Information & Facts
Brazil's attractions are equally divided between the urban and the natural, with the cultural delights of Rio de Janeiro and Sao Paolo balancing the natural wonders of the Amazon and Pantanal rainforests and ensuring there's something to see and do in Brazil for just about everyone.
Every year, thousands flock to the world-famous Carnival in Rio, when the entire city is enveloped in parties, parades, music and dancing. Rio also features the iconic Christ the Redeemer statue, which is one of the seven marvels of the modern world, and the architectural marvel Samba City. The mild climate of the major cities makes them an attractive destination all year long, with the coastal areas being even warmer and suited to year-round sunbathing. Brazil's major cities are known for their wild nightlife, with enough bars, clubs, dance halls, and parties to satisfy even the most hedonistic.
Brazil's beaches are just as famous, with several (Ipanema and Copacabana) immortalised in song. There are several well-known nude beaches, including one in the relaxed town of Pinho. The southern beaches, including Praia Do Rosa, offer big waves that attract top surfers from all over the world between April and November. There are also many popular scuba diving spots that have beautiful coral reefs, volcanic islands, caves, and shipwrecks.
Brazil is a huge country, with an area larger than the continental United States, and over half of that is rainforest. The Amazon, the world's largest tropical rainforest, covers seven million square kilometres and is a bird-watching and wildlife paradise, home to countless species of plants and animals you won't find in any other country. The pink dolphin, for example, is only found in the Amazon and its tributaries. You might also find jaguars, howler monkeys, sloths, toucans and anacondas, among many others.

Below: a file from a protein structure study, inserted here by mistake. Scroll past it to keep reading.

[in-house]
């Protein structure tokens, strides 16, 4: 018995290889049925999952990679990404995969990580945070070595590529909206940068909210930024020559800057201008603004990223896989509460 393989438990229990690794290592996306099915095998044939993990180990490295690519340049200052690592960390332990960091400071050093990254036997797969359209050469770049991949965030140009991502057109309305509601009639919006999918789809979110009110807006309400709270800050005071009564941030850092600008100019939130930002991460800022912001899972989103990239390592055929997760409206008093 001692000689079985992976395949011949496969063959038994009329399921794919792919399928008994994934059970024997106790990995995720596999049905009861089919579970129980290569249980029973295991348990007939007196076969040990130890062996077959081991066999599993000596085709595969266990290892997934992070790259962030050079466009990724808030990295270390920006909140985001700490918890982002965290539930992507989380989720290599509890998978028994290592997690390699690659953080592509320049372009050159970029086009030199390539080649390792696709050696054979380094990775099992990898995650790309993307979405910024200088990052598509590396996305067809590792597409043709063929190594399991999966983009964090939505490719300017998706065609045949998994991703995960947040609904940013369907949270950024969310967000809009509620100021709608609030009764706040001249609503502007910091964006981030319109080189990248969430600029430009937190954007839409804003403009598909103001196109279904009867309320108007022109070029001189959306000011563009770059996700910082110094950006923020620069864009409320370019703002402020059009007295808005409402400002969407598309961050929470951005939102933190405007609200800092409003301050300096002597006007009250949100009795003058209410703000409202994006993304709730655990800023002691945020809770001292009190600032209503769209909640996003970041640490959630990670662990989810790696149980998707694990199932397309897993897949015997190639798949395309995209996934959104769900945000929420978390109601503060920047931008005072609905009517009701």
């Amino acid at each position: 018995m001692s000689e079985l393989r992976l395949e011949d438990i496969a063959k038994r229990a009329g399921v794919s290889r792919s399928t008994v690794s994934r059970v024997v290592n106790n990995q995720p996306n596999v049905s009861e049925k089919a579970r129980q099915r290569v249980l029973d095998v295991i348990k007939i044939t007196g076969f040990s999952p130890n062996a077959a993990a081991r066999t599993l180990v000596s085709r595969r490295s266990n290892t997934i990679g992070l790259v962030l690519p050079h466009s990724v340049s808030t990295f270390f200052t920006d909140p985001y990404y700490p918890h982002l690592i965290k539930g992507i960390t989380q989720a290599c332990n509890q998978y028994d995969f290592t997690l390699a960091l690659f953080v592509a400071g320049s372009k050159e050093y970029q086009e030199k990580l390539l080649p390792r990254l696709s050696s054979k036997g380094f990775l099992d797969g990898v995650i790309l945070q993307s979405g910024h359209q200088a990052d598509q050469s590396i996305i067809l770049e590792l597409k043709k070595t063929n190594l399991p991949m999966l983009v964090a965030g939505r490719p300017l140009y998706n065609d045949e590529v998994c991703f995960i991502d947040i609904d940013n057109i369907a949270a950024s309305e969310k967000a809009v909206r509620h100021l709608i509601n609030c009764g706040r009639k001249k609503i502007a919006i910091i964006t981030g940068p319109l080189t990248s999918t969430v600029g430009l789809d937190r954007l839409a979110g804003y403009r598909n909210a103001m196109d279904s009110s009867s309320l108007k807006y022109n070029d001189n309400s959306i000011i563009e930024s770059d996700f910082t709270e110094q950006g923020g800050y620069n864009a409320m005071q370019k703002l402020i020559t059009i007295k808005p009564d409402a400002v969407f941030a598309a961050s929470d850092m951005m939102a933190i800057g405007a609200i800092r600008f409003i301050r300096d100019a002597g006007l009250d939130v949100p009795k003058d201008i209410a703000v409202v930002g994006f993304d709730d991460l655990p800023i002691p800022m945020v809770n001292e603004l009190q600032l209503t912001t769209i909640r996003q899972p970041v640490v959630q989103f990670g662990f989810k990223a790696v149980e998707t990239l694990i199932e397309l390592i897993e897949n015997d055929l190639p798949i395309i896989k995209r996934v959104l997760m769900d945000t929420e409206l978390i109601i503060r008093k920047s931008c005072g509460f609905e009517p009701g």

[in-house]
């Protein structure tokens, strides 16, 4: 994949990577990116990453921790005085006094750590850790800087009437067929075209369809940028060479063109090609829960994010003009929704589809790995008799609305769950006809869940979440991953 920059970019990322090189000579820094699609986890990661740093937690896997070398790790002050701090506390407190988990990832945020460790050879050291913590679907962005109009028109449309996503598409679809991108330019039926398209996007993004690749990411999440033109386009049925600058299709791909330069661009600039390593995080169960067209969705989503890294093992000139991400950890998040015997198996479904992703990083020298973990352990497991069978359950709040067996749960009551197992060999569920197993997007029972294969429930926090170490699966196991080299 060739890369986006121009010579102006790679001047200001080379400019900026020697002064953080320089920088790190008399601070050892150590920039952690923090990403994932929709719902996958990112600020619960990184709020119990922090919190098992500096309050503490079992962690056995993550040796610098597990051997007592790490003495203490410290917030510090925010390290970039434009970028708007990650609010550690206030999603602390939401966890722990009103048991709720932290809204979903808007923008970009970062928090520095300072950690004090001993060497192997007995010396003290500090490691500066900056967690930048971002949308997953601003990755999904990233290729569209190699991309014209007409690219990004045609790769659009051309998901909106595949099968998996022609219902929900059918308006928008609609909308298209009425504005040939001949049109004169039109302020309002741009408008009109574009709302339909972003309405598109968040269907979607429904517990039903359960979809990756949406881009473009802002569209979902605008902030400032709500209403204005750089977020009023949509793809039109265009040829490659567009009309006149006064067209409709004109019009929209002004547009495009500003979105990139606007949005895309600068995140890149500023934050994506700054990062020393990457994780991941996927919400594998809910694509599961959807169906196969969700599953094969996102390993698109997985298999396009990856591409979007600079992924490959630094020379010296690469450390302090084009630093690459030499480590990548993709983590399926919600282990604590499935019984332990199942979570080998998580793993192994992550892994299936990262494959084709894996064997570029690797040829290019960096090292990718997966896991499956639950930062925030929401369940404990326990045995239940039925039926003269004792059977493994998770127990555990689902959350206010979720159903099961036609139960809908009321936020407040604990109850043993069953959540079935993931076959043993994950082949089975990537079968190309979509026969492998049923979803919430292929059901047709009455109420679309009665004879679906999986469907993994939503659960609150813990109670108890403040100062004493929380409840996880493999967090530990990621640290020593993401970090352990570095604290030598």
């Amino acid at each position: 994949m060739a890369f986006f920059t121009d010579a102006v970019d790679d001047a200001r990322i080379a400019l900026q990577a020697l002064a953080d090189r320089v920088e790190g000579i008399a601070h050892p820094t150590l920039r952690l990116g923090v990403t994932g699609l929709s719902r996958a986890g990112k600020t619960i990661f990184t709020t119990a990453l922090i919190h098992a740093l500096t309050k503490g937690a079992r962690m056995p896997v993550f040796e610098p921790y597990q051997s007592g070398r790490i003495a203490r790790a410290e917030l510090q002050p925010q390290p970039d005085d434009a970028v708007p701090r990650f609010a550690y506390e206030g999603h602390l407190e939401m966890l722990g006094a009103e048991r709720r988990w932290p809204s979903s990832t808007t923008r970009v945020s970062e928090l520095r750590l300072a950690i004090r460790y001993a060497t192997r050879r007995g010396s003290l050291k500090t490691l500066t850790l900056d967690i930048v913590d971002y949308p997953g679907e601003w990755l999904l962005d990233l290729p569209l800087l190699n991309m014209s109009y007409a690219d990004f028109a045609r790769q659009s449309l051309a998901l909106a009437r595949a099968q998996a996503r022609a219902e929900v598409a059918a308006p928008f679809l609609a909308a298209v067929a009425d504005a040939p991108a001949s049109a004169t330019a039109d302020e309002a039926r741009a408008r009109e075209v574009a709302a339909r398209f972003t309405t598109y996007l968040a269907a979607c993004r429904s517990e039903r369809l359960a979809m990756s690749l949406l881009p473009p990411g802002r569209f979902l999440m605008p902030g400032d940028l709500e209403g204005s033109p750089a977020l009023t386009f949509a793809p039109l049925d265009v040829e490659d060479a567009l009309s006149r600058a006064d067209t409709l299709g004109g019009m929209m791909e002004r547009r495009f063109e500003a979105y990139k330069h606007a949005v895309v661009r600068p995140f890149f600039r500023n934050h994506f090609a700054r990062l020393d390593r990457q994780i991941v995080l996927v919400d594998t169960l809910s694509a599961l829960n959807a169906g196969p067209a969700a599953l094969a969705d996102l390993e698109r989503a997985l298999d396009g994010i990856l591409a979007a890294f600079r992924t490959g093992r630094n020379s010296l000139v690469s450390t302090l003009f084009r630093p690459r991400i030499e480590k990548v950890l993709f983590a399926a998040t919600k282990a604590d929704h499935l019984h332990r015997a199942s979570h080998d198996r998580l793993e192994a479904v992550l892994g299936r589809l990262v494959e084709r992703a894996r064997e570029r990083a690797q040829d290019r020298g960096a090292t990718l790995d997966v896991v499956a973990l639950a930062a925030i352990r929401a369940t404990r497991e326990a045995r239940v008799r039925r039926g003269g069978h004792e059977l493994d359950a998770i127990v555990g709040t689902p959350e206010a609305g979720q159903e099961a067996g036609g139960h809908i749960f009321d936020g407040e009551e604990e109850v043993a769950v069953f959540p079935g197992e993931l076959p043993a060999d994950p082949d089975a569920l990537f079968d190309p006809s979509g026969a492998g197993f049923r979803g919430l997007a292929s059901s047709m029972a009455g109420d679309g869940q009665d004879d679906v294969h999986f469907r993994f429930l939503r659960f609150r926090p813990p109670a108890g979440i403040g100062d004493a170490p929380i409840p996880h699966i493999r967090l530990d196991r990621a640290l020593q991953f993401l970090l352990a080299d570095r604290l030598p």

Brazil's marine life is also teeming with amazing creatures. Dolphin and whale-watching are popular activities in places like Fernando de Noronha, or go snorkelling in Bonito, whose name fittingly means 'beautiful'. Praia do Forte and other beaches are also good places to find sea turtles hatching.
Generally business practices are different throughout the country: very formal in Sao Paulo, but more relaxed in Rio de Janeiro and other centres. Multi-national companies have similar business etiquette to Europe or the US, while local businesses require a few more considerations, particularly preferring face-to-face meetings above phone calls or written communication. Brazilians place a very high value on personal relationships within business environments and will generally only conduct business through personal connections or with those whom they have already established a personal relationship. All meetings are preceded by handshakes and small talk, and visitors should avoid the temptation to rush things; even after the meeting is over it is considered rude to rush off. Entertaining is common, either at a restaurant or someone's home, again with the emphasis on building personal relationships. Punctuality is flexible, except when meeting at a restaurant, when tardiness is considered impolite, and a small gift or flowers for the hostess is common when invited to a home. Business suits are expected, especially for first meetings. Portuguese is the dominant language, and although English is widely spoken in business an interpreter might be required. Business cards, as well as written documents, should be printed in both English and Portuguese. Business hours are 8.30am to 5.30pm Monday to Friday.